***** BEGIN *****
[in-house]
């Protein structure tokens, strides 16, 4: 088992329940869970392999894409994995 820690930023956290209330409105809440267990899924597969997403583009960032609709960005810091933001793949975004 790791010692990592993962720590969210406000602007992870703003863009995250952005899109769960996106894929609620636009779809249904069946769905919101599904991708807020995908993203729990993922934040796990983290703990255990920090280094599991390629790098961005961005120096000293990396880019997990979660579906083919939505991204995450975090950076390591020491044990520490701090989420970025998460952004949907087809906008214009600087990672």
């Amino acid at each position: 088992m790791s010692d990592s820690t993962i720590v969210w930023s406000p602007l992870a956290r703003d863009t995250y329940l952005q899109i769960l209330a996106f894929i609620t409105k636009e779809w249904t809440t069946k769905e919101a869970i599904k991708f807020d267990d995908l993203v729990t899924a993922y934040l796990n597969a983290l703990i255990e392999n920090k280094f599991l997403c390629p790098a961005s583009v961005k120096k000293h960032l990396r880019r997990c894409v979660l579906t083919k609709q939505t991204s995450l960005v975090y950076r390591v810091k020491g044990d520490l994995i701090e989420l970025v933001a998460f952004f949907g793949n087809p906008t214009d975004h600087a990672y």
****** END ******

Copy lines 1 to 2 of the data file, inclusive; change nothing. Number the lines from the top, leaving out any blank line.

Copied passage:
[in-house]
């Protein structure tokens, strides 16, 4: 088992329940869970392999894409994995 820690930023956290209330409105809440267990899924597969997403583009960032609709960005810091933001793949975004 790791010692990592993962720590969210406000602007992870703003863009995250952005899109769960996106894929609620636009779809249904069946769905919101599904991708807020995908993203729990993922934040796990983290703990255990920090280094599991390629790098961005961005120096000293990396880019997990979660579906083919939505991204995450975090950076390591020491044990520490701090989420970025998460952004949907087809906008214009600087990672």